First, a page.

• Root-cause Analysis and troubleshooting is another typical ML application. It consists of using an ML algorithm trained with a large range of network failure snapshots to classify events according to the underlying root cause, speeding up their resolution and reducing downtime.
  • Network augmentation recommendation, where an ML algorithm, trained with large sets of network data to discover traffic and occupancy trends, predicts traffic growth and load evolution, suggesting capacity upgrades ahead of time to better match the timing of expenditure to service revenue.
  • Routing problems are also good candidates for ML techniques. An ML engine can provide forecasts on traffic patterns, growth, and load evolution to a path computation engine, enabling it to dynamically match bandwidth to network load in a closed loop automation process.
    This kind of automation will result in cost reductions and investment maximization for operators.
  • Accurate and fast optical performance evaluation for arbitrary paths in open optical networks is another topic where ML can play a role. This type of assessment enables optical constraint-based routing and offers operators the means to maximize transmission capacity while ensuring that the desired optical performance is met – another way to reduce costs and maximize investments.
  • Energy-efficient network elements use the ML engine to monitor unused resources and data infer when to shut them down based on historical data.
  • Non-linear compensation (NLC) in a future optical engine using a machine learning algorithm is an innovative approach that Infinera presented in a that demonstrated the effectiveness of this technique. NLC is notoriously demanding on computing power in the coherent DSP. Using ML techniques for this type of functionality will help achieve superior long/haul-subsea optical engine performance, ultimately bringing transport costs down.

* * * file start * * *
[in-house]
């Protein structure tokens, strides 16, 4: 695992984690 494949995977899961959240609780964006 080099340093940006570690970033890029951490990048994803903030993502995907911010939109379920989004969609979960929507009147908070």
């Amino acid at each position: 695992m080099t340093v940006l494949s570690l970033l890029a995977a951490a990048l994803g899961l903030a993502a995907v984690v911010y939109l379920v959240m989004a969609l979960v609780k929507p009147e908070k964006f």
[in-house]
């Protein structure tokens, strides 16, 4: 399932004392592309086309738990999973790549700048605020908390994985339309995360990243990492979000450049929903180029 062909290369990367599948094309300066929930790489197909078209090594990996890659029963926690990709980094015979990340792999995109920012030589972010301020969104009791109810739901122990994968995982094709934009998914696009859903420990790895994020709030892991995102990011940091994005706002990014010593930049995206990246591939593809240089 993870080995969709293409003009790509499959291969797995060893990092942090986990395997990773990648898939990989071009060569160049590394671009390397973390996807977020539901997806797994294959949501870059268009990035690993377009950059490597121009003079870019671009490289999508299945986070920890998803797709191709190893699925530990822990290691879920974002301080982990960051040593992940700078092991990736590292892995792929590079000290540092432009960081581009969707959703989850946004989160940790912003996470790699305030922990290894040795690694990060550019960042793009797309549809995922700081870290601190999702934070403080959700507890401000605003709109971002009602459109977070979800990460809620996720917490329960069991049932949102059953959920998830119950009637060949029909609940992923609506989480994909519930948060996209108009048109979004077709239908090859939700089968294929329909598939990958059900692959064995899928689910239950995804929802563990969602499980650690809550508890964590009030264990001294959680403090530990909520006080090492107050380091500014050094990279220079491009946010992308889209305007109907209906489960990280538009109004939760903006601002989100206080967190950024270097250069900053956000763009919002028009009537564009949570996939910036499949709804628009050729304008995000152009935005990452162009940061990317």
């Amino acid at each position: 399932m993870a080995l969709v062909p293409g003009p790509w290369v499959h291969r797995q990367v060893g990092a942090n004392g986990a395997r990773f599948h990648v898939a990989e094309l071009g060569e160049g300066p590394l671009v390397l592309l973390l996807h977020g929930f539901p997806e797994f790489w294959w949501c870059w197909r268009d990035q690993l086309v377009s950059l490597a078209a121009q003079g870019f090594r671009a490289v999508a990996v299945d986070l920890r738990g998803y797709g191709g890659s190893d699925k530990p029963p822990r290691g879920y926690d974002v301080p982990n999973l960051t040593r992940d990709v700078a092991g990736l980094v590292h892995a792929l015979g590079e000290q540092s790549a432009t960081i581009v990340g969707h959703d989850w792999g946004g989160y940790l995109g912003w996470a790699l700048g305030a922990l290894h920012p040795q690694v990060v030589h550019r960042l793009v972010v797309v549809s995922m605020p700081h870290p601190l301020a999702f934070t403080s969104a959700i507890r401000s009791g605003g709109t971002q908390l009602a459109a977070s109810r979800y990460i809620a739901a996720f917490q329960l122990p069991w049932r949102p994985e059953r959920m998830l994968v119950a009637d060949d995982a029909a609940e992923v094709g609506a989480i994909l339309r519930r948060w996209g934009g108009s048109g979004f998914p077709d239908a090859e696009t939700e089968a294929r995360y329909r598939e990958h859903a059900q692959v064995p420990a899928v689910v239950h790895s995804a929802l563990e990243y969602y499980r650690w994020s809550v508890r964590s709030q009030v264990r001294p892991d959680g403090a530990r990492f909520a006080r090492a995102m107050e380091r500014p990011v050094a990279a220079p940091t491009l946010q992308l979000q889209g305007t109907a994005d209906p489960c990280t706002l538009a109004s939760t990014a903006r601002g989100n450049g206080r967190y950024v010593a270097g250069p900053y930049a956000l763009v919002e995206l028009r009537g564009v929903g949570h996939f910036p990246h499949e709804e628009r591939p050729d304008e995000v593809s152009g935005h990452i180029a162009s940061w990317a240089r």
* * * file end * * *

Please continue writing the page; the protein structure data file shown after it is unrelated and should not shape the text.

There is no denying the enormous potential impact of these approaches in networking. The maturity of these ML solutions is also reaching a point where implementation in real-life networks is feasible. What else is needed?

  1. ML will not “magically” solve all problems

It is important to set the correct expectations for ML. Most ML solutions are not “off-the-shelf” products that can be installed and ready to run without some human guidance: each project is unique and ML results are also subject to human error.

  • A careful analysis and definition of the problem at hand is the first step to success.
  • ML requires data preparation.
    • The quality of the collected data needs to be assessed and the data need to be cleansed; statistical noise may need to be corrected and information that could skew the model outcome and result in bias must be removed.
    • Excluding input variables that are sure to be irrelevant to the task when possible simplifies the problem and improves results – this potentially involves not only knowhow in data science and networking, but also business understanding.
    • The data then needs to be converted into a form that is suitable for modeling, and to be split into training and evaluation samples, making sure both samples come from the same distribution.
  • Next, models need to be evaluated and the best one selected; this involves identifying performance metrics for evaluating a model and defining the testing methodology and test cases.
  • The steps before the productization of the ML solution, such as integration into a software environment and into the business process, also need to be considered.

But the complex process of bringing ML into operation in a network is no reason to hinder its adoption – one way to ease into it is to use the expertise and experience provided by the solution vendor’s consulting services.

A different aspect to be considered when adopting ML is that these systems are not deterministic but probabilistic. Additionally, ML decisions cannot always be described in terms of simple physical parameters, and the network operator may not always be able to understand the why behind them. This is a paradigm change with respect to the traditional mode of operating networks, and it may require vendors and operators to work jointly in building trust in ML solutions, starting from low-risk applications and evolving toward fully automated detection and resolution of network issues.

  1. Machine learning is already benefiting network operators today

The growing use of ML applications in a variety of sectors is contributing to increased bandwidth demands on the network. Many typical ML deployments integrate a set of distributed sensors and basic processing at the edge, but, due to local computing constraints, rely on massive central data storage and processing, putting new loads on network connectivity.

As long as the right expectations are set and best practices are followed, the future is promising for ML applications in the transport network domain.

After all, there is a certain serendipity to the fact that the same techniques at the source of new bandwidth demands will soon be used by operators to simplify and improve the delivery of that same network capacity.